• By Dartington SRU
  • Posted on Wednesday 04th April, 2012

Can better preschool education lead to better adult health?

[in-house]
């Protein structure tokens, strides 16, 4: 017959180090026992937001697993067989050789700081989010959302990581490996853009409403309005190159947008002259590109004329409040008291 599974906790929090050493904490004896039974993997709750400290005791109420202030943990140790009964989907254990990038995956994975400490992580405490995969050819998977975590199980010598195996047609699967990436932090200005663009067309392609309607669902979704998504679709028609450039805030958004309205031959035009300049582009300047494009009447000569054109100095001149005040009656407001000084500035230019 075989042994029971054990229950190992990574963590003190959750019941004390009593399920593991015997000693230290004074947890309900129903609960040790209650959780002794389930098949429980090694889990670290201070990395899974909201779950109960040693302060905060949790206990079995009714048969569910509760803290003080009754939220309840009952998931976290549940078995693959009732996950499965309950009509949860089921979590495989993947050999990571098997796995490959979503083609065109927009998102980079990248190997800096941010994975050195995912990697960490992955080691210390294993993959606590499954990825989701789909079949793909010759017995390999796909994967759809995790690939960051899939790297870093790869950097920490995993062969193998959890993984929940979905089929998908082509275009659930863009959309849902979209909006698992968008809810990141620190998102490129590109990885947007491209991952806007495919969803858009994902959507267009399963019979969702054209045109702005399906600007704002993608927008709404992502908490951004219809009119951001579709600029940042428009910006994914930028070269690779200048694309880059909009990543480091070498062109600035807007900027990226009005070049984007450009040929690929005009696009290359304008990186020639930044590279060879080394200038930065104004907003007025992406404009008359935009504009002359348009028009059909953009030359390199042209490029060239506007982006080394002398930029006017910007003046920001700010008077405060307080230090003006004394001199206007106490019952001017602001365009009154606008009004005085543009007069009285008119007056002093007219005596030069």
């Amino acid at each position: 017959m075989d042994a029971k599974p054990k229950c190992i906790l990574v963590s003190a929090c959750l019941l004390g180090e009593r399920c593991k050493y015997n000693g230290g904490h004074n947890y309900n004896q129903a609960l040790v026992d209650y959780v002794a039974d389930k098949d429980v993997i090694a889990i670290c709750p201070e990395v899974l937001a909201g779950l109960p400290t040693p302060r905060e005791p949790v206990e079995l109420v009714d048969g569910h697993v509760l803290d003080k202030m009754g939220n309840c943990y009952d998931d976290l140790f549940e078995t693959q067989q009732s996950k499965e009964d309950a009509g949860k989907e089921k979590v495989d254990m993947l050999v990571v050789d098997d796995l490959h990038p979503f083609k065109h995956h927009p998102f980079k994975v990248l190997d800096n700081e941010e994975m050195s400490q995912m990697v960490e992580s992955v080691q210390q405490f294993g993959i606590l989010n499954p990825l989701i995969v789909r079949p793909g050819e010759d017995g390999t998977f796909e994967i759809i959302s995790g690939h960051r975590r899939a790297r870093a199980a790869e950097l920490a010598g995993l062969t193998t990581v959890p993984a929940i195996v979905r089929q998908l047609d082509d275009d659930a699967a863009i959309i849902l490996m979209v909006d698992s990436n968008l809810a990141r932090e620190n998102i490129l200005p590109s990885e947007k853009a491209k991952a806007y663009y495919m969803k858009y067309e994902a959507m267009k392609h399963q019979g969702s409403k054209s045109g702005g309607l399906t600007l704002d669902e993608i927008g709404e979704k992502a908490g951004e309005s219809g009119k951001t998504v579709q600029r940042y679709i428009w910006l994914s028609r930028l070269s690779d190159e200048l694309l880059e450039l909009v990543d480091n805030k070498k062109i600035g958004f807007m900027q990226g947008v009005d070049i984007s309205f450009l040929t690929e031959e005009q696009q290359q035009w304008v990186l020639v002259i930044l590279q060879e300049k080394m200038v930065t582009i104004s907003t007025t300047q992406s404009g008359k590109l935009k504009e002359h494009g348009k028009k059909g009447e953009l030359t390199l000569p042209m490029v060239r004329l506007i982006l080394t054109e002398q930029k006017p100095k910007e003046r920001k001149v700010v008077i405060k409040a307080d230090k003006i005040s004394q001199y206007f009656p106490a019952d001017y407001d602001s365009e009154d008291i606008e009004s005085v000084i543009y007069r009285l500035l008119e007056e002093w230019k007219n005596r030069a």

It’s well known that good early education can help young children get ready for school. But it’s rare to be able to measure the long-term effects of preschool programs, and rarer still to see the long-term effects on health. A recent study looked at the benefits of the Carolina Abecedarian Project (ABC) and found positive impacts on health and health behaviors when the preschool participants had grown to adulthood. It could mean that better early education programs could cut lifetime health care costs and improve well-being – especially relevant for children from low-income families, who are most at risk for poor health as adults. The ABC success storyA team of public health researchers investigating the impacts of early education programs on adult health focused their attention on ABC, a randomized controlled trial of an early education program running from 1972 to 1977 at the Frank Porter Graham Child Development Institute in North Carolina. The project, which recruited 111 healthy infants at risk for poor educational outcomes, delivered a small but intensive program of learning aimed at improving cognition and language development. Interested by other positive results of the ABC program – which demonstrated improvements in IQ by age three, reading and math ability by age 15, lower rates of teenage pregnancy and depression, as well as an increased likelihood of college enrollment at age 21 – the researchers, led by Columbia University’s Peter Muennig, carried out further investigation into the health of the remaining 104 adult participants. The team hoped to identify whether the benefits of the program extended to better health and health behaviors for the 21-year-olds. They measured adult health as the number of reported health problems since age 15, the number of hospitalizations over the previous year, and scores for depression on the Brief Symptom Inventory (BSI). They also measured 11 health-related behaviors including smoking, alcohol and drug use, and car safety.The program resulted in significant improvements in both the reported health and health-related behaviors of participants. Examples of healthier behaviors included lower levels of marijuana use and a significantly older age of smoking take-up. Preschool education may lead to better adult health – but how? Interestingly, none of the reported benefits of the original study were found to be responsible for the improvements. Neither IQ, nor improved math and reading scores, nor higher education levels, nor health insurance seemed to lead from the preschool experience to better adult health. This finding stands in contrast to the only other long-term evaluation of a preschool RCT, the assessment of the Perry Preschool Program (PPP), where researchers found that better health outcomes were mediated by educational attainment and health insurance.The question of what factors are responsible for better health and health behaviors of the preschool participants remains an open question.Costs, benefits, and inequalityAnd another question remains: Why choose early education programs over more traditional medical and public health approaches to improving adult health? The authors suggest that the combined positive outcomes of early education may make early education programs a uniquely cost-effective method of improving public health. These other outcomes are as diverse as higher incomes, reduced criminal activity, and a more skilled workforce.Moreover, early education seeks to reduce inequality by shrinking the education and health gap that has grown so much between wealthy and poor families over the last four decades. Studies investigating the long-term health benefits of early education programs are rare, with results from the PPP and ABC research representing the strongest evidence to date. In order to strengthen the argument that early education programs improve health outcomes, studies must be conducted on a larger scale in order to identify significant results, must investigate how much early education is required to produce results, and must identify which specific elements cause changes in specific health and wellbeing outcomes. **********Reference: Muennig, P., Robertson, D., Johnson, G., Campbell, F., Pungello, E., & Neidell, M. (2011). The effect of an early education program on adult health: The Carolina Abecedarian Project randomized controlled trial. American Journal of Public Health, 101(3), 512-516.

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